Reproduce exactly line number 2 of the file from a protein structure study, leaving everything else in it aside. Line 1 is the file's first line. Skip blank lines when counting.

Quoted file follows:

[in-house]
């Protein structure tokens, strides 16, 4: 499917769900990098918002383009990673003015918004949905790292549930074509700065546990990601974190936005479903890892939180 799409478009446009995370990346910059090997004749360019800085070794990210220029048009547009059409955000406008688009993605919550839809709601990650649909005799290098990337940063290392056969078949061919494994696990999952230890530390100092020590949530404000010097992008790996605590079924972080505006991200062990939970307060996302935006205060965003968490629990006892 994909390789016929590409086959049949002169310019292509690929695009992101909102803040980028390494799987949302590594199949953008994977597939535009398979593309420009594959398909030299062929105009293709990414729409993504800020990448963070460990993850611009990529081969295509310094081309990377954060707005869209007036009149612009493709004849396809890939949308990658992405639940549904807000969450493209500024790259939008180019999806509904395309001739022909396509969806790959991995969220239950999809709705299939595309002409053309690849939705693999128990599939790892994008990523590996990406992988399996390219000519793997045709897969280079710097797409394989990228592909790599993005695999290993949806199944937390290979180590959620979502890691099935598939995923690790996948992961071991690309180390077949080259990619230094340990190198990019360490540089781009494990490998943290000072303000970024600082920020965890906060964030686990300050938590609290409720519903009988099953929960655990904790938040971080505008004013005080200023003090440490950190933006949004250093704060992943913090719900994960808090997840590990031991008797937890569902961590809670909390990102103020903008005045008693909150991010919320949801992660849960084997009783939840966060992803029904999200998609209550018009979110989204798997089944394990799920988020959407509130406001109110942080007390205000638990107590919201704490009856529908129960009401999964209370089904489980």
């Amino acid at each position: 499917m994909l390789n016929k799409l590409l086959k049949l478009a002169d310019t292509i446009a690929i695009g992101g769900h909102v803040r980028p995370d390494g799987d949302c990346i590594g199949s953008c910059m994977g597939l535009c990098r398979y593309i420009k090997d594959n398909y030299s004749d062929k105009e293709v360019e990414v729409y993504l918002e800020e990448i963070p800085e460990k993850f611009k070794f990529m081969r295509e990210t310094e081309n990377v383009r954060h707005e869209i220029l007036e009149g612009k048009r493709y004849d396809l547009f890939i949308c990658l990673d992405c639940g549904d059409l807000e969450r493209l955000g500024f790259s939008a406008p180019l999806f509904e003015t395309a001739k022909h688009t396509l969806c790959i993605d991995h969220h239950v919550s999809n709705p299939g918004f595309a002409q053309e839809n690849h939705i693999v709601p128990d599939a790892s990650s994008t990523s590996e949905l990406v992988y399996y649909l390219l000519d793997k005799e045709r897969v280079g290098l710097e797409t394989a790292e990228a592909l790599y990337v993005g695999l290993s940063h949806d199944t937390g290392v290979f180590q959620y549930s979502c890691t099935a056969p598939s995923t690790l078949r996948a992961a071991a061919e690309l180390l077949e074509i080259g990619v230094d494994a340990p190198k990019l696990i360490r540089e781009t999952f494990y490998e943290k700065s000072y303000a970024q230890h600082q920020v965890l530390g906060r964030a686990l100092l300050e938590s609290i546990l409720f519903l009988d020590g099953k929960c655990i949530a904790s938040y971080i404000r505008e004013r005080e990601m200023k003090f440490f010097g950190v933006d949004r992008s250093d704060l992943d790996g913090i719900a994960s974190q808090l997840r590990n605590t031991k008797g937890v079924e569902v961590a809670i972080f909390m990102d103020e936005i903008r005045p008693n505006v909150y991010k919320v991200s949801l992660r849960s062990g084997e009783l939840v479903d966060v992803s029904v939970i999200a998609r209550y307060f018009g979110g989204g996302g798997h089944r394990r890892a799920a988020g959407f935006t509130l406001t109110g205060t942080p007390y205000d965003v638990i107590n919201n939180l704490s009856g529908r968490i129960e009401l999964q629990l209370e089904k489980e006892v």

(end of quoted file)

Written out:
């Protein structure tokens, strides 16, 4: 499917769900990098918002383009990673003015918004949905790292549930074509700065546990990601974190936005479903890892939180 799409478009446009995370990346910059090997004749360019800085070794990210220029048009547009059409955000406008688009993605919550839809709601990650649909005799290098990337940063290392056969078949061919494994696990999952230890530390100092020590949530404000010097992008790996605590079924972080505006991200062990939970307060996302935006205060965003968490629990006892 994909390789016929590409086959049949002169310019292509690929695009992101909102803040980028390494799987949302590594199949953008994977597939535009398979593309420009594959398909030299062929105009293709990414729409993504800020990448963070460990993850611009990529081969295509310094081309990377954060707005869209007036009149612009493709004849396809890939949308990658992405639940549904807000969450493209500024790259939008180019999806509904395309001739022909396509969806790959991995969220239950999809709705299939595309002409053309690849939705693999128990599939790892994008990523590996990406992988399996390219000519793997045709897969280079710097797409394989990228592909790599993005695999290993949806199944937390290979180590959620979502890691099935598939995923690790996948992961071991690309180390077949080259990619230094340990190198990019360490540089781009494990490998943290000072303000970024600082920020965890906060964030686990300050938590609290409720519903009988099953929960655990904790938040971080505008004013005080200023003090440490950190933006949004250093704060992943913090719900994960808090997840590990031991008797937890569902961590809670909390990102103020903008005045008693909150991010919320949801992660849960084997009783939840966060992803029904999200998609209550018009979110989204798997089944394990799920988020959407509130406001109110942080007390205000638990107590919201704490009856529908129960009401999964209370089904489980």